The Hague Global Child Labour Conference - 10-11 May 2010

Towards a world without child labour – Mapping the road to 2016
(10-11 May 2010, The Hague, The Netherlands)

The year 2010 is 10 years after the coming into force of ILO Convention 182 on the Worst Forms of Child Labour (WFCL), the most widely-ratified international labour convention, and it is 6 years ahead of the global target of eliminating the WFCL. While the global movement has achieved much progress in reducing the incidence of child labour, efforts must be stepped up if we are to deliver the commitment of a world free of the worst forms of child labour by 2016. In order to meet that challenge, the Dutch Ministry of Social Affairs and Employment, in close collaboration with the ILO (and in cooperation with UNICEF and the World Bank), is organizing a global conference on child labour to be held in The Hague (The Netherlands) on 10 and 11 May 2010.

The conference objectives are:

  • to achieve rapidly universal ratification of ILO Conventions Nos. 138 and 182;
  • to deliver the commitment to take immediate and effective measures to end the worst forms of child labour as a matter of urgency; and
  • to agree on significantly intensified efforts to reach the 2016 goal laid down in the Global Action Plan.

The event will feature the launching of the ILO Global Report for 2010 (on child labour). The report presents new global statistics and an analysis of child labour trends, helping us evaluate progress to date, pointing out areas in which we have succeeded and signalling areas where more work is especially needed.

The conference will also provide opportunities for countries, workers’ organizations, employers’ organizations, NGOs and other parties to showcase their good practices and lessons learnt in the fight against the worst forms of child labour. Five thematic sessions - on political awareness, financing needs, policy integration, tripartite action and a ‘focus on Africa’ - will offer even more occasions for all participants to discuss the challenges and opportunities at hand and to learn from each other’s experience.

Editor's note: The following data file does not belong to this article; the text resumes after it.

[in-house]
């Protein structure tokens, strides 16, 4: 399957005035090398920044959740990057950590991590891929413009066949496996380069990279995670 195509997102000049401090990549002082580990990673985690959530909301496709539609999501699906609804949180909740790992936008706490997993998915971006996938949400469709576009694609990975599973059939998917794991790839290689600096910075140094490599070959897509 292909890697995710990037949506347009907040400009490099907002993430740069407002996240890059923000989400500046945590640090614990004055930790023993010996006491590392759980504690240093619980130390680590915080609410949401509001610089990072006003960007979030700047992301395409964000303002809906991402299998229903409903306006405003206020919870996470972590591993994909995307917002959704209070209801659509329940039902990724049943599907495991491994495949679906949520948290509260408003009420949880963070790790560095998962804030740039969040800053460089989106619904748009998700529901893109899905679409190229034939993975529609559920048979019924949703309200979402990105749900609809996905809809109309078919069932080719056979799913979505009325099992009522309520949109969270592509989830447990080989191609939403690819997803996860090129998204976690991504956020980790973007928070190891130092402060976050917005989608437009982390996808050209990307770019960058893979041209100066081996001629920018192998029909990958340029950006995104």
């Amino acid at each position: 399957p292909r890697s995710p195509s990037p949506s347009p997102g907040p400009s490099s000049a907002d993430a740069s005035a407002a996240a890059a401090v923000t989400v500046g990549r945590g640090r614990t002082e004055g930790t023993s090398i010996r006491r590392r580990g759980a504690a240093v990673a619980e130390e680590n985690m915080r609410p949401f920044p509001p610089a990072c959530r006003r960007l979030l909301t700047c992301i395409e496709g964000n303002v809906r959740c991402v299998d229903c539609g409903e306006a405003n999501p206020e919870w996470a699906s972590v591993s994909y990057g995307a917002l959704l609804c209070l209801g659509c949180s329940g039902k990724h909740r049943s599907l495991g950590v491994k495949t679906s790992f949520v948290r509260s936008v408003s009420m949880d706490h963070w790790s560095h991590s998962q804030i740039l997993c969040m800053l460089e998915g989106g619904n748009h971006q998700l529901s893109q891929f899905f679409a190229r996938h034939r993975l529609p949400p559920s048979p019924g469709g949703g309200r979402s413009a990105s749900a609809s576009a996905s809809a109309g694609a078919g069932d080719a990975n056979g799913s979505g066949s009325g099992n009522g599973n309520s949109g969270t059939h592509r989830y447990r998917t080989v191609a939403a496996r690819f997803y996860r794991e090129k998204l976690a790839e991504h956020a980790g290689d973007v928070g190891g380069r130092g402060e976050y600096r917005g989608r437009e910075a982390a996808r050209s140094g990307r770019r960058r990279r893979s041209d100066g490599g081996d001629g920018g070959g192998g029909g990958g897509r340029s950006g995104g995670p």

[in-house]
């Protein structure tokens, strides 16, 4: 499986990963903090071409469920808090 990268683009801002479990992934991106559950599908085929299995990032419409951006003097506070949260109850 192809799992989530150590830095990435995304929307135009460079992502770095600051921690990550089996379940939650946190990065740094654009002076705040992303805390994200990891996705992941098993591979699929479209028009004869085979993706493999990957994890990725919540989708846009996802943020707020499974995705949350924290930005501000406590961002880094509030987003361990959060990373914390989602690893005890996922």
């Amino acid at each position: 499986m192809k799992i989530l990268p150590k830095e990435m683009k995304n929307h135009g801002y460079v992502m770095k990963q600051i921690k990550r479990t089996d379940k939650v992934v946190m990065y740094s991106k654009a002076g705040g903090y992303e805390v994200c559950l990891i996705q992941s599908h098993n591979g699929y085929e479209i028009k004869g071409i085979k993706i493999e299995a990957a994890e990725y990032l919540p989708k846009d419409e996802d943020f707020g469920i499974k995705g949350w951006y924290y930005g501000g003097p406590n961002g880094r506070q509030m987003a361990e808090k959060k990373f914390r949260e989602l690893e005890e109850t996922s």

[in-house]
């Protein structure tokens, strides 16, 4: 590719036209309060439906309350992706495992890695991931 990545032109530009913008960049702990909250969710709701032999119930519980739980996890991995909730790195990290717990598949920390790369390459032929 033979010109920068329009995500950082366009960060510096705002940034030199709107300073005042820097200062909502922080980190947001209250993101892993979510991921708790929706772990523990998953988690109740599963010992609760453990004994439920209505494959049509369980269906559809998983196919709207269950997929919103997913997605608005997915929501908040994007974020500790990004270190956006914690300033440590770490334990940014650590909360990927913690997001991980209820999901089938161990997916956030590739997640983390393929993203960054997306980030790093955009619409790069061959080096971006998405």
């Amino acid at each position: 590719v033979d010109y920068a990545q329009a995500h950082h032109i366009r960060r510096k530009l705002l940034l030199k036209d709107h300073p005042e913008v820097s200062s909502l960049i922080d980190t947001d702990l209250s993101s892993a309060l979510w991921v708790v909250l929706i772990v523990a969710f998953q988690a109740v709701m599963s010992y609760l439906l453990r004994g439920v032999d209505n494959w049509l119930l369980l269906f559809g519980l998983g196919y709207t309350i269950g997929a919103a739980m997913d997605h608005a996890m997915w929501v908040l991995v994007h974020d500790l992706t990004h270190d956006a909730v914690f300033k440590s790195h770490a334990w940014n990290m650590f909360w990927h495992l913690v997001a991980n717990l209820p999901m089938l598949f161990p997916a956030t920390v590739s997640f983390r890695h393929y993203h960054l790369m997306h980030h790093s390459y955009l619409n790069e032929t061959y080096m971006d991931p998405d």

Child labour is not a phenomenon that can be dealt with in isolation, it is both a cause and consequence of poverty and low levels of social welfare. This conference aims to mainstream the issue of child labour into the development debate, involving a wide array of prominent global actors involved in the broader development field. The conference will also feature a discussion of an interagency report (by the ILO, UNICEF and the World Bank (through UCW)) on child labour and development. Based on empirical research, the report will discuss the impact of child labour from a national development perspective, and the policy and programmatic priorities for addressing it in the years up to 2016.

The global economic crisis threatens progress made on the elimination of child labour. The impact of the crisis on child labour, and the opportunities that the recovery process may provide will also be discussed at the conference.


An expected outcome of the conference is a Road map with concrete steps to achieve the goal of eliminating the WFCL by 2016. Drafts of the Road map will be developed during a consultative process prior to the Global Conference.